LeBron James is not backing down on his comments about President Donald Trump, and countless other players and coaches in the NBA made it clear at media days around the league Monday that they are equally fed up with what could perhaps be described as a pattern of actions from the White House that they would call divisive or worse.
Politics were the storyline of the NBA on the first official business day of the season for most of the league's clubs. That was no surprise, given the events of a weekend that included Trump rescinding the champion Golden State Warriors' invitation to the White House, James calling the president a "bum" and stars like union president Chris Paul speaking out in frustration.
"We know this is the greatest country in the world," said James, the Cleveland Cavaliers' star. "It's the land of the free. But we still have problems just like everybody else and when we have those problems, we have to figure out a way how we come together and be as great as we can be as a people.
"Because the people run this country. Not one individual. And damn sure not him."
These tensions have obviously been present for far more than one weekend, but they are bubbling now in the NBA like perhaps never before — with players in many cities Monday saying they were angered over the president's use of the line "son of a bitch," cited last week during a rant about NFL players kneeling during the national anthem.
"You can't get more insulting than that," Phoenix center Tyson Chandler said.
Added Miami forward Udonis Haslem: "I don't think President Trump wants to fight any of them defensive linemen or anybody in the NFL. Probably should just be respectful."
James referred to Trump as "that guy," and defended his decision to tweet that the president is a "bum" — a post that quickly became one of Twitter's most-shared ever. The name-calling continued Monday: Washington Wizards guard Bradley Beal said Trump is "a clown" and Toronto Raptors guard DeMar DeRozan said the president is a "so-called leader."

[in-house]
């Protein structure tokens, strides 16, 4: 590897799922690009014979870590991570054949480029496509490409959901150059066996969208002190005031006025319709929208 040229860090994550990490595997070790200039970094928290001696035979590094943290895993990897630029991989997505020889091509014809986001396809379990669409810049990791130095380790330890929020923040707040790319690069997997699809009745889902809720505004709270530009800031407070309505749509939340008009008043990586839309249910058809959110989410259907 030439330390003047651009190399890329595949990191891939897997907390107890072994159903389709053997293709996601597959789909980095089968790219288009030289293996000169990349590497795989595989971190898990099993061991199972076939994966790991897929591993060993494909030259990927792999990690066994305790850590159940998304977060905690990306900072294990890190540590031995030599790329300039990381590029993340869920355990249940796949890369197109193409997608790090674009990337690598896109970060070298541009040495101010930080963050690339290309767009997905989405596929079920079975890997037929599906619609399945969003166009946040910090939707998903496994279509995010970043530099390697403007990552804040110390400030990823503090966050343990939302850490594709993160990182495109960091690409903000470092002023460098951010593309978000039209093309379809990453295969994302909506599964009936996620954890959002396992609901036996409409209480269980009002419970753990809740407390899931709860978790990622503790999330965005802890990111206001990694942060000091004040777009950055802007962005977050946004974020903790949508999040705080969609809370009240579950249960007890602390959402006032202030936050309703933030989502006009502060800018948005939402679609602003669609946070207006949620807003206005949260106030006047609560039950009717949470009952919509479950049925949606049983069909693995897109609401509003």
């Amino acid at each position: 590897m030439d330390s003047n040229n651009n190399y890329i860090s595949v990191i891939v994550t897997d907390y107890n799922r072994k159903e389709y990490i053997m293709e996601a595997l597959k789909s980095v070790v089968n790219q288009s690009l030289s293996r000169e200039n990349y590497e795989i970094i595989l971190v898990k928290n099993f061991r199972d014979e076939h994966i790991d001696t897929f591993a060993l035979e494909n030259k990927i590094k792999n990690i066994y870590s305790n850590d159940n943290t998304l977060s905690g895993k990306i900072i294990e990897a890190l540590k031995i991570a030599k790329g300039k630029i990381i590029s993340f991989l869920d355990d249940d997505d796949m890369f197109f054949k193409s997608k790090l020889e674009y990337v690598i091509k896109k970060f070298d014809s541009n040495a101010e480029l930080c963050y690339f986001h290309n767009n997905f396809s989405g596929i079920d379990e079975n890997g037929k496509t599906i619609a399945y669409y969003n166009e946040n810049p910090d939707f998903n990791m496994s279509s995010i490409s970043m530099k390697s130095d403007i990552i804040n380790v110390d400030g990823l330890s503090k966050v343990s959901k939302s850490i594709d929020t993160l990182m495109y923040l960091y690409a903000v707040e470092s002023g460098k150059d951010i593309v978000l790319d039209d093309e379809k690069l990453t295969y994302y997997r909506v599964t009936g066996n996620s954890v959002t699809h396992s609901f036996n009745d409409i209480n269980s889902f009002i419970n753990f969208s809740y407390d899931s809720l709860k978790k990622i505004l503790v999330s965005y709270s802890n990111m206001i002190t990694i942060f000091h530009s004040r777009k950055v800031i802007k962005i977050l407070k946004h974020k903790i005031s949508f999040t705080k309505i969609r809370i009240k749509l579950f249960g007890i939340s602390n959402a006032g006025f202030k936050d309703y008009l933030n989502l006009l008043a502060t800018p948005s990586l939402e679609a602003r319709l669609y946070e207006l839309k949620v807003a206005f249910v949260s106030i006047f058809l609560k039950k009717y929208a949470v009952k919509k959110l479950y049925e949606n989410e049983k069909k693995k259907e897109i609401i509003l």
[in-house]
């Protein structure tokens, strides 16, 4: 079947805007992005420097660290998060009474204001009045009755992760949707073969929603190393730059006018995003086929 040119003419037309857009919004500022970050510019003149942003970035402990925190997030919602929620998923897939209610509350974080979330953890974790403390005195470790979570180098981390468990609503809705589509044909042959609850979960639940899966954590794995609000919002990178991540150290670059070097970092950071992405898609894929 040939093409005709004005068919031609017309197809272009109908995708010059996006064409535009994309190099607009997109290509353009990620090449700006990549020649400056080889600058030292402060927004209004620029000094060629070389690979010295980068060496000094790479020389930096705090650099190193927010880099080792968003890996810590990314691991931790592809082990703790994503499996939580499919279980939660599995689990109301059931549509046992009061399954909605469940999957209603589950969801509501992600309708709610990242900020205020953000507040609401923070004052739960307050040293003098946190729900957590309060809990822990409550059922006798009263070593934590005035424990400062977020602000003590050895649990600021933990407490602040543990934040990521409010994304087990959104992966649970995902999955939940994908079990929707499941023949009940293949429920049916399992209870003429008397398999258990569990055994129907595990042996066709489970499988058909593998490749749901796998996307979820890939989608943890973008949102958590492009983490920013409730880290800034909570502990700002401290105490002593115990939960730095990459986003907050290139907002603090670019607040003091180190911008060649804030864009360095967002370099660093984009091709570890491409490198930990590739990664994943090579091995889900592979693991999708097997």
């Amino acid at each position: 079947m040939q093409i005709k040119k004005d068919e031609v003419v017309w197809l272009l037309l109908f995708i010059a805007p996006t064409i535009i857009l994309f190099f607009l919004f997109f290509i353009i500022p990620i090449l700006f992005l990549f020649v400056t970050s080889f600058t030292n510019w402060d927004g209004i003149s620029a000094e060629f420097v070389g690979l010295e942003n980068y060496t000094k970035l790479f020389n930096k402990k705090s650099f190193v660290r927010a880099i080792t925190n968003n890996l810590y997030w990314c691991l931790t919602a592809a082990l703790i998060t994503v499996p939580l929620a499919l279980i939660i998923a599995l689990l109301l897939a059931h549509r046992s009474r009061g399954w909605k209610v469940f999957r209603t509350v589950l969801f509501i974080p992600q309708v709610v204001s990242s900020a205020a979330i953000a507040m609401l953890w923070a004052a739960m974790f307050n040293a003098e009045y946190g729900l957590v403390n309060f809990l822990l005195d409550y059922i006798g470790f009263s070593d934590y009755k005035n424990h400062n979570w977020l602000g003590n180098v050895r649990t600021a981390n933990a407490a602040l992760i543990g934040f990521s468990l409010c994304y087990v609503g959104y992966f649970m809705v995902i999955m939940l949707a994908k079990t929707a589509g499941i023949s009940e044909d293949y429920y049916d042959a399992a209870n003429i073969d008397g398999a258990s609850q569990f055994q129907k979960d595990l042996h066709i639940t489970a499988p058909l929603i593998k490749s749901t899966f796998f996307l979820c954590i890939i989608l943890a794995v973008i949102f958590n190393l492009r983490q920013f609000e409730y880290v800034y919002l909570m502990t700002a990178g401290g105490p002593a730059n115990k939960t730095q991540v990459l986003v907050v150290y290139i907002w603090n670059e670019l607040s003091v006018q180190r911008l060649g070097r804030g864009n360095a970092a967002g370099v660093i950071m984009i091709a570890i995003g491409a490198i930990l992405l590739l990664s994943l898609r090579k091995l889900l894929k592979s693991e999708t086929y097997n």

"I think the president brought a lot of this stuff on himself," said DeRozan, who is American but plays in Canada. "He brought it on himself, he brought it on us as a country. ... I feel no player is trying to disrespect anybody, no flag or anything like that, but we seem to be the ones who get all the disrespect from our so-called leader."
Trump's comments about the NFL and NBA come at a time where the government has obvious concerns about matters involving North Korea, the pledge many Republicans made to repeal and replace health care legislation, with a tax overhaul plan looming and with Florida, Texas and Puerto Rico all dealing with crippling effects of hurricanes in recent weeks.
"We all have to come together," Denver guard Jameer Nelson said. "Whether you voted for Trump or not — the world needs to be better. I don't know. I don't know what the right answer is. I don't know what the wrong answer is. Nobody does. If we did, we wouldn't be sitting here and talking about it."
After deadly protests involving white nationalists in Charlottesville, Virginia last month, Memphis Grizzlies coach David Fizdale has been actively trying to get Confederate symbols such as monuments removed from his city.